No Compulsion in Religion?

Abdullah Sameer

Canadian blogger Abdullah Sameer posted a video on Facebook last Thursday that picked up around 70,000 views in less than 24 hours. The topic was bound to attract attention; Sameer’s video was a video diary on why he had made the decision to leave Islam.​

abdullah sameer compulsion religion

Sporting a large and characteristic South Asian beard, Sameer looked the part of the traditional, conservative Muslim Canadian. His Facebook photos include plenty of him embracing his hijabi wife (a white convert to the faith) who looks nothing short of stunning in her bright blue garb. But he was unable, he explains in the video, to reconcile his faith with a few problems he found in the Qur’an.

Shockingly, the comments thread below the video became flooded with a tide of hateful attacks and death threats from outraged users all over the world. Hundreds of users took the time to leave comments, and though there were a few hopeful messages of love and support, they were scattered amongst the wave of anger directed at Sameer.

​I asked Sameer how he felt about the response, and whether he expected such a vitriolic backlash against his personal video.

“To be honest, I thought very deep and hard before doing this. I saw what happened to Ismail [an American ex-Muslim blogger whose recent video ‘Why I Left Islam’ generated a similar backlash]so I’m not fazed.”
He admitted some degree of surprise, however, when he told me “I didn’t expect such idiocy though. They all go on about my name or my beard.”

While Sameer’s brazen attitude doesn’t show it, there is a real danger to what he is doing. Recent years have seen a spate of attacks on freethinkers and secular bloggers in Bangladesh and Pakistan. Nazimuddin Samad, a law student in Bangladesh was one recent victim; similarly to Sameer, he maintained a blog where he wrote about his views, including his lack of religious belief, in great detail.

Reports stated that Samad’s name was on a hit list of atheist bloggers circulated widely around Bangladesh in 2013 that called for their immediate execution.

From his home in Canada, though, Sameer is far removed from these events. “These bimbos are on the other side of the planet. [I’m] not scared.”

“Plus, I have life insurance!” he joked.

While the response to Sameer’s video was by no means unusual, it is most certainly linked to the wider phenomenon of aggression towards Muslim freethinkers and liberals who choose to exercise their freedom of conscience and to question or even leave Islam. While 256 of Al-Baqara clearly stated that there is no compulsion in religion, this particular verse seems to have been lost to some parts of the Islamic world today.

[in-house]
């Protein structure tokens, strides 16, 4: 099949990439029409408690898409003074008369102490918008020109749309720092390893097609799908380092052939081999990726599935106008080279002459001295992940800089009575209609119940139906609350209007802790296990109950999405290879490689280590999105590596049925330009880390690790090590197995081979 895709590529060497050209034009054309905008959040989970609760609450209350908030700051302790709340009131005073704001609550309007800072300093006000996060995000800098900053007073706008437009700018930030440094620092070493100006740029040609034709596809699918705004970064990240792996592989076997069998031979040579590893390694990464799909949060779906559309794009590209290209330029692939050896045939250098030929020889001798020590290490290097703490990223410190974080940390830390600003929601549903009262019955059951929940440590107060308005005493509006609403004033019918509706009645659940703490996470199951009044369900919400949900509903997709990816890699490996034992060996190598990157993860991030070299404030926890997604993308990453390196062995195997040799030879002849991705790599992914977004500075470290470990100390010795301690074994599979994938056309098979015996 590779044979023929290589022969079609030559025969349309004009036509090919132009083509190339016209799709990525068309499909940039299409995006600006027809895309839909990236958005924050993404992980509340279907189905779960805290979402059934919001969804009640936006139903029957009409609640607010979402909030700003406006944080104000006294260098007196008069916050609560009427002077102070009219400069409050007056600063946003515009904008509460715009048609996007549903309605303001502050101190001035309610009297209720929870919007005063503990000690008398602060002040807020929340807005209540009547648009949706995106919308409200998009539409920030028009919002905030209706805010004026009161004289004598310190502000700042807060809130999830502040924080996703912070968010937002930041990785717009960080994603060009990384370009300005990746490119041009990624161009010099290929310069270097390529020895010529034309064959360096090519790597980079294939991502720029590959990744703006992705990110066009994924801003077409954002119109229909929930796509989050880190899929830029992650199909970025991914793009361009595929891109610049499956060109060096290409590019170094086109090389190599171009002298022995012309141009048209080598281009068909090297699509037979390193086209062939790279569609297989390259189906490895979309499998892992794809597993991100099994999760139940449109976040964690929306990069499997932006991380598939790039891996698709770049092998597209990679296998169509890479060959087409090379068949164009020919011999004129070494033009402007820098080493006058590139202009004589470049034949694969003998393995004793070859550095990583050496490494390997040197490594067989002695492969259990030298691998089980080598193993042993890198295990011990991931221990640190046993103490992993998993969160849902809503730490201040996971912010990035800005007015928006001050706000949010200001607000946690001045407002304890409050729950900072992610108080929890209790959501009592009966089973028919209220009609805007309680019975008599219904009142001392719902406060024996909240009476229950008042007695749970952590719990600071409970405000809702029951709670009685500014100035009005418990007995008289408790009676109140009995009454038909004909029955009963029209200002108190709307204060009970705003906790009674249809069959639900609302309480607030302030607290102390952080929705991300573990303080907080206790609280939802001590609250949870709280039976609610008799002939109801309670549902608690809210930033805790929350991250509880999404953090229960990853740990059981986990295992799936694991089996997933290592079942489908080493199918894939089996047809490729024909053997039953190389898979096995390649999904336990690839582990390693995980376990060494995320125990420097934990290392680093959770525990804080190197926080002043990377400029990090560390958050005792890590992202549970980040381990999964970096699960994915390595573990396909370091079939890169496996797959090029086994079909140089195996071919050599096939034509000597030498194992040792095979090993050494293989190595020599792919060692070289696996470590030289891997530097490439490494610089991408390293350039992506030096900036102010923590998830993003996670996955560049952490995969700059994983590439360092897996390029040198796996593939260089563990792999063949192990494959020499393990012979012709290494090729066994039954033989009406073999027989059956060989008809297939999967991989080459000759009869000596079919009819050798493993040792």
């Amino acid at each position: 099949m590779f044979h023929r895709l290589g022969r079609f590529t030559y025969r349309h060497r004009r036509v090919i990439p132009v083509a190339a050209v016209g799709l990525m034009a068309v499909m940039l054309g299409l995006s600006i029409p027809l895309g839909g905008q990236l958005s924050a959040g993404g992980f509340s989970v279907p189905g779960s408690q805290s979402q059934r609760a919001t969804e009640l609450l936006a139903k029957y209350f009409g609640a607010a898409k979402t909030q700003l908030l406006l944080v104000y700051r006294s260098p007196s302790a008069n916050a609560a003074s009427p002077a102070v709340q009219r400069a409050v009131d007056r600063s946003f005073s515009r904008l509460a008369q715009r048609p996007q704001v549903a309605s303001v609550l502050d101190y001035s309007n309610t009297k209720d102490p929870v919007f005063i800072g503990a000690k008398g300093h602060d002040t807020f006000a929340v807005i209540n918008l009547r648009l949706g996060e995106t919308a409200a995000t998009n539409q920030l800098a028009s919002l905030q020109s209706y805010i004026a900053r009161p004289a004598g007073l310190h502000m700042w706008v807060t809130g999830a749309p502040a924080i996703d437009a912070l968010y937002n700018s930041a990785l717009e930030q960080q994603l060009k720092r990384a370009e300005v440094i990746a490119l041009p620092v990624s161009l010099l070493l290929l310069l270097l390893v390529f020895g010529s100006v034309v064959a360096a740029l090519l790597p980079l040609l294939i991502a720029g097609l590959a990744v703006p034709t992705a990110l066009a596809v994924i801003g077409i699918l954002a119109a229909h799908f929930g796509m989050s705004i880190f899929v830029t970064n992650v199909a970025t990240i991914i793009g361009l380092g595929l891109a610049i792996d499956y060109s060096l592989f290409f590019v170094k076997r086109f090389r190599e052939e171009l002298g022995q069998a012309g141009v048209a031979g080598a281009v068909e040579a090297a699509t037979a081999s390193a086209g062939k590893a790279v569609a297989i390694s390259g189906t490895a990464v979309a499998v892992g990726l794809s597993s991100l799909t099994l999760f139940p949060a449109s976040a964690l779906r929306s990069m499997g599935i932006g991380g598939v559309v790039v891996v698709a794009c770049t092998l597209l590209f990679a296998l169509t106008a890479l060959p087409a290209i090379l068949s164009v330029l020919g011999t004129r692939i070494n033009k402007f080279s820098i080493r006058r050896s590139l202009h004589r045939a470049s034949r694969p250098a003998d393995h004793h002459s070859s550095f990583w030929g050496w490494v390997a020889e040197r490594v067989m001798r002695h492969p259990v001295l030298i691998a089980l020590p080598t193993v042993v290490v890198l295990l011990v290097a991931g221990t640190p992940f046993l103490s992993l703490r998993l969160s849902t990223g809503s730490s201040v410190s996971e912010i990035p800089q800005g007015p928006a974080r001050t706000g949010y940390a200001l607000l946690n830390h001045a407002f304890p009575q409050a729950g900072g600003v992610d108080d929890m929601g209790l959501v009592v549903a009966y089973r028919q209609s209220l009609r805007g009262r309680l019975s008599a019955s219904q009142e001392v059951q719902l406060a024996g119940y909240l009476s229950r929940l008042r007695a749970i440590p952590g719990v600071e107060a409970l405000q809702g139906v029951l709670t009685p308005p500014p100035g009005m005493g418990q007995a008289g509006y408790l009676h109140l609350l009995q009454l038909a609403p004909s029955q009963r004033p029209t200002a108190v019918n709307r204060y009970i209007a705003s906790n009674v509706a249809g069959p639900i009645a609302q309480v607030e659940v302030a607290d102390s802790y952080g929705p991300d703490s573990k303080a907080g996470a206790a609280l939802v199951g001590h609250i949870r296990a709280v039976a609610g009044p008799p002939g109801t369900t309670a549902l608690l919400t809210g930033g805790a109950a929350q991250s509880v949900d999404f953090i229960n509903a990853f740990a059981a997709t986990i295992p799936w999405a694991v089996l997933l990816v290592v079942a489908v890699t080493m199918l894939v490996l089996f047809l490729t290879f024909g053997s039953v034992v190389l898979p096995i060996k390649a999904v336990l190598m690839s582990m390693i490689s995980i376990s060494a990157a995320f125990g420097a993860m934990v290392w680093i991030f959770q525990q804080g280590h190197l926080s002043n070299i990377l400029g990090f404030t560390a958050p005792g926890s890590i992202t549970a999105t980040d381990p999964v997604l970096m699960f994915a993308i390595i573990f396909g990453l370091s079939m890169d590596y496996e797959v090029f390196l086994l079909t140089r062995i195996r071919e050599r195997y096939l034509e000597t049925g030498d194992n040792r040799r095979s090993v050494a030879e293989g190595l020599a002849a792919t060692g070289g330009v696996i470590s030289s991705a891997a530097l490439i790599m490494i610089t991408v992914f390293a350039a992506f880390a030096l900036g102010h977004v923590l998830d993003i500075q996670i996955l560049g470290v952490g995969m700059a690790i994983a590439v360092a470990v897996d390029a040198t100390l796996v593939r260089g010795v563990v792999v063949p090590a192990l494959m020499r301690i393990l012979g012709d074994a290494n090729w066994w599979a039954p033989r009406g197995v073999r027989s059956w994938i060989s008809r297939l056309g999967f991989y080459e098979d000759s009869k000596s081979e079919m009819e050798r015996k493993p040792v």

And it is a cruel irony that the places in which Muslims are most free to question and explore new thoughts and ideas are not in the heartlands of the Muslim world, but are Western countries such as Canada.

Sameer was a dedicated Muslim for many years; his portfolio includes websites such as Verse By Verse Quran and Light Upon Light. The latter is a site dedicated to hosting Islamic lectures and videos for the purposes of Da’wah, and it proudly counts its total number of video downloads – over 4 million – on the front page.

But while his beliefs may have changed, the respect he is owed as a human being has not. Muslim lives must matter to us even up to the point where those lives make the free decision to leave Islam. Threats of murder and serious bodily harm for one’s religious beliefs – or lack thereof – should never be acceptable in a free society.

Sameer assures me that he’s going to keep on blogging, regardless of the threats. I find myself worried, though, that I might see in my lifetime the horror of what happened to bloggers such as Nazimuddin Samad repeated in Ontario, Canada.

Check out Abdullah Sameer’s blog and follow him on Twitter.

Will TG Miller works for the Kurdistan Secular Centre and is current student of Cambridge University. Follow him on Facebook, where he posts regularly.

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